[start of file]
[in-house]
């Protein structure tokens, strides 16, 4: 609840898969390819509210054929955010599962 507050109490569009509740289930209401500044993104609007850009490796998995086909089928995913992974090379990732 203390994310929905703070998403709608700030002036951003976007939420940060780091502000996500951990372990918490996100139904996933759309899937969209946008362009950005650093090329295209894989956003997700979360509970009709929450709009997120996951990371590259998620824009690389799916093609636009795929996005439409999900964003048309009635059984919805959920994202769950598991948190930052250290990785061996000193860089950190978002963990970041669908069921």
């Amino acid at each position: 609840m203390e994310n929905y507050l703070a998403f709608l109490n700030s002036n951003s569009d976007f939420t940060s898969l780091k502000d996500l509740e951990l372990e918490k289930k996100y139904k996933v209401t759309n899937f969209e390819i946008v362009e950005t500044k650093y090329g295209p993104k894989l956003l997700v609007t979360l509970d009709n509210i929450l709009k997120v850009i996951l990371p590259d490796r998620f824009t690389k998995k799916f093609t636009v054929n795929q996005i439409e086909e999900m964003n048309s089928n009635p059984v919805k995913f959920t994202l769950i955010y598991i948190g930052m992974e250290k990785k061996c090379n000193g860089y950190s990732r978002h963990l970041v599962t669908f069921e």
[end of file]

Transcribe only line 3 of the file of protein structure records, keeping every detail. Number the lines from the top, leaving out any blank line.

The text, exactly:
């Amino acid at each position: 609840m203390e994310n929905y507050l703070a998403f709608l109490n700030s002036n951003s569009d976007f939420t940060s898969l780091k502000d996500l509740e951990l372990e918490k289930k996100y139904k996933v209401t759309n899937f969209e390819i946008v362009e950005t500044k650093y090329g295209p993104k894989l956003l997700v609007t979360l509970d009709n509210i929450l709009k997120v850009i996951l990371p590259d490796r998620f824009t690389k998995k799916f093609t636009v054929n795929q996005i439409e086909e999900m964003n048309s089928n009635p059984v919805k995913f959920t994202l769950i955010y598991i948190g930052m992974e250290k990785k061996c090379n000193g860089y950190s990732r978002h963990l970041v599962t669908f069921e």